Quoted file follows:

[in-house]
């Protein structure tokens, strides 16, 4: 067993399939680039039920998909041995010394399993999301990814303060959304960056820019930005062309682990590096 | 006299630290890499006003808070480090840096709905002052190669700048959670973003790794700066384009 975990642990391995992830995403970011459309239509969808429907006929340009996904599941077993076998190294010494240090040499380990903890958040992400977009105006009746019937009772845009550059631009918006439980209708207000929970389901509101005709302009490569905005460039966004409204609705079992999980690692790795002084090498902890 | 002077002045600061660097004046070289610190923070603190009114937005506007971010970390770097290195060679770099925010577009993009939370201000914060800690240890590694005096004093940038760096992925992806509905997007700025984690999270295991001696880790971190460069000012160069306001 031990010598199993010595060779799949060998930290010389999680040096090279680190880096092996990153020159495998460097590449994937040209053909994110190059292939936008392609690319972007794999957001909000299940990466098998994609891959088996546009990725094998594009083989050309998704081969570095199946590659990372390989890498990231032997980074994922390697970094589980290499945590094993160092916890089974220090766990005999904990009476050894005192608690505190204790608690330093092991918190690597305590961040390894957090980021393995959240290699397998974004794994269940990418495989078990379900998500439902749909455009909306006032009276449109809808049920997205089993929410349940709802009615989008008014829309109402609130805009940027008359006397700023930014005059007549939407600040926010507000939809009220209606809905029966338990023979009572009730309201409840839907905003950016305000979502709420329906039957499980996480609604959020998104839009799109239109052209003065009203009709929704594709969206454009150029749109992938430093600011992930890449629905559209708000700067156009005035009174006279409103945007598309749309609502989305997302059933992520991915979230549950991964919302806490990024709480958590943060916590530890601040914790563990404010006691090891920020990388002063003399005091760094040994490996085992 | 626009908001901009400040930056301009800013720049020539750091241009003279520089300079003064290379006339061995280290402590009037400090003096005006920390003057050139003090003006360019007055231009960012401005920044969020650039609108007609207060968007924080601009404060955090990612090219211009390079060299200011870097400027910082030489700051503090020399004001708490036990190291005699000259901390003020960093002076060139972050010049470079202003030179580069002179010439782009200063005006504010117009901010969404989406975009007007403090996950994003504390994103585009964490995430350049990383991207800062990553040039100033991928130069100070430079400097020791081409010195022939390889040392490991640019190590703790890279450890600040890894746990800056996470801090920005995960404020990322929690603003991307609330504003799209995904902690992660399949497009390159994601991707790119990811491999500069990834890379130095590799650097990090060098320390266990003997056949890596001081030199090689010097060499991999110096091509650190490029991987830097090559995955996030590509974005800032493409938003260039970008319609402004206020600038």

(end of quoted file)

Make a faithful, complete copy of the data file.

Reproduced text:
[in-house]
């Protein structure tokens, strides 16, 4: 067993399939680039039920998909041995010394399993999301990814303060959304960056820019930005062309682990590096 | 006299630290890499006003808070480090840096709905002052190669700048959670973003790794700066384009 975990642990391995992830995403970011459309239509969808429907006929340009996904599941077993076998190294010494240090040499380990903890958040992400977009105006009746019937009772845009550059631009918006439980209708207000929970389901509101005709302009490569905005460039966004409204609705079992999980690692790795002084090498902890 | 002077002045600061660097004046070289610190923070603190009114937005506007971010970390770097290195060679770099925010577009993009939370201000914060800690240890590694005096004093940038760096992925992806509905997007700025984690999270295991001696880790971190460069000012160069306001 031990010598199993010595060779799949060998930290010389999680040096090279680190880096092996990153020159495998460097590449994937040209053909994110190059292939936008392609690319972007794999957001909000299940990466098998994609891959088996546009990725094998594009083989050309998704081969570095199946590659990372390989890498990231032997980074994922390697970094589980290499945590094993160092916890089974220090766990005999904990009476050894005192608690505190204790608690330093092991918190690597305590961040390894957090980021393995959240290699397998974004794994269940990418495989078990379900998500439902749909455009909306006032009276449109809808049920997205089993929410349940709802009615989008008014829309109402609130805009940027008359006397700023930014005059007549939407600040926010507000939809009220209606809905029966338990023979009572009730309201409840839907905003950016305000979502709420329906039957499980996480609604959020998104839009799109239109052209003065009203009709929704594709969206454009150029749109992938430093600011992930890449629905559209708000700067156009005035009174006279409103945007598309749309609502989305997302059933992520991915979230549950991964919302806490990024709480958590943060916590530890601040914790563990404010006691090891920020990388002063003399005091760094040994490996085992 | 626009908001901009400040930056301009800013720049020539750091241009003279520089300079003064290379006339061995280290402590009037400090003096005006920390003057050139003090003006360019007055231009960012401005920044969020650039609108007609207060968007924080601009404060955090990612090219211009390079060299200011870097400027910082030489700051503090020399004001708490036990190291005699000259901390003020960093002076060139972050010049470079202003030179580069002179010439782009200063005006504010117009901010969404989406975009007007403090996950994003504390994103585009964490995430350049990383991207800062990553040039100033991928130069100070430079400097020791081409010195022939390889040392490991640019190590703790890279450890600040890894746990800056996470801090920005995960404020990322929690603003991307609330504003799209995904902690992660399949497009390159994601991707790119990811491999500069990834890379130095590799650097990090060098320390266990003997056949890596001081030199090689010097060499991999110096091509650190490029991987830097090559995955996030590509974005800032493409938003260039970008319609402004206020600038």